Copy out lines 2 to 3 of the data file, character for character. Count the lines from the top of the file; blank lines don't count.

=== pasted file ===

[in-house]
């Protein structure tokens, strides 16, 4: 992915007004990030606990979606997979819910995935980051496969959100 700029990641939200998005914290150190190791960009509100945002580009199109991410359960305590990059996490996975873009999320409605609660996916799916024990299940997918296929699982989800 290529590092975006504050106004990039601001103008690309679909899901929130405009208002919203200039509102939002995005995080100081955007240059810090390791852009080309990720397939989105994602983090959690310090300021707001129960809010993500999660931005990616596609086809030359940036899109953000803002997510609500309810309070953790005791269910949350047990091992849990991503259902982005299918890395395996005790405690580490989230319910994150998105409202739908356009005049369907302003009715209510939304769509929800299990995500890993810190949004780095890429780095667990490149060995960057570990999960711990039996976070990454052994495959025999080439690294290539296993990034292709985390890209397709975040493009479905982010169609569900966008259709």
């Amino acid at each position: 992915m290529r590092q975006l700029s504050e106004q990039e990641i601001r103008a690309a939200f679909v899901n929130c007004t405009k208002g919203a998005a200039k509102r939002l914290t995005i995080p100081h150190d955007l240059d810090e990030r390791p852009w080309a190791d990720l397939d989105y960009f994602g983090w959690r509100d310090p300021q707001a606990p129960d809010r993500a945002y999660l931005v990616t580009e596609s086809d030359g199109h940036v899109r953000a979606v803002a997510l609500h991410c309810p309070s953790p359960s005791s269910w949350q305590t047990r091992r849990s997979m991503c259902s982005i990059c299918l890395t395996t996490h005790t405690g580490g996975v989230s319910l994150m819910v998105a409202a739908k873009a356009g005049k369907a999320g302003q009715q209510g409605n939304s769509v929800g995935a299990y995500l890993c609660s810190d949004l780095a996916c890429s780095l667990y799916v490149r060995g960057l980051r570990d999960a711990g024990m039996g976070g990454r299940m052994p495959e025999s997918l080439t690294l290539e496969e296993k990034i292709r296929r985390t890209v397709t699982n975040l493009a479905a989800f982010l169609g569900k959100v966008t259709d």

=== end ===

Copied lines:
């Protein structure tokens, strides 16, 4: 992915007004990030606990979606997979819910995935980051496969959100 700029990641939200998005914290150190190791960009509100945002580009199109991410359960305590990059996490996975873009999320409605609660996916799916024990299940997918296929699982989800 290529590092975006504050106004990039601001103008690309679909899901929130405009208002919203200039509102939002995005995080100081955007240059810090390791852009080309990720397939989105994602983090959690310090300021707001129960809010993500999660931005990616596609086809030359940036899109953000803002997510609500309810309070953790005791269910949350047990091992849990991503259902982005299918890395395996005790405690580490989230319910994150998105409202739908356009005049369907302003009715209510939304769509929800299990995500890993810190949004780095890429780095667990490149060995960057570990999960711990039996976070990454052994495959025999080439690294290539296993990034292709985390890209397709975040493009479905982010169609569900966008259709």
């Amino acid at each position: 992915m290529r590092q975006l700029s504050e106004q990039e990641i601001r103008a690309a939200f679909v899901n929130c007004t405009k208002g919203a998005a200039k509102r939002l914290t995005i995080p100081h150190d955007l240059d810090e990030r390791p852009w080309a190791d990720l397939d989105y960009f994602g983090w959690r509100d310090p300021q707001a606990p129960d809010r993500a945002y999660l931005v990616t580009e596609s086809d030359g199109h940036v899109r953000a979606v803002a997510l609500h991410c309810p309070s953790p359960s005791s269910w949350q305590t047990r091992r849990s997979m991503c259902s982005i990059c299918l890395t395996t996490h005790t405690g580490g996975v989230s319910l994150m819910v998105a409202a739908k873009a356009g005049k369907a999320g302003q009715q209510g409605n939304s769509v929800g995935a299990y995500l890993c609660s810190d949004l780095a996916c890429s780095l667990y799916v490149r060995g960057l980051r570990d999960a711990g024990m039996g976070g990454r299940m052994p495959e025999s997918l080439t690294l290539e496969e296993k990034i292709r296929r985390t890209v397709t699982n975040l493009a479905a989800f982010l169609g569900k959100v966008t259709d």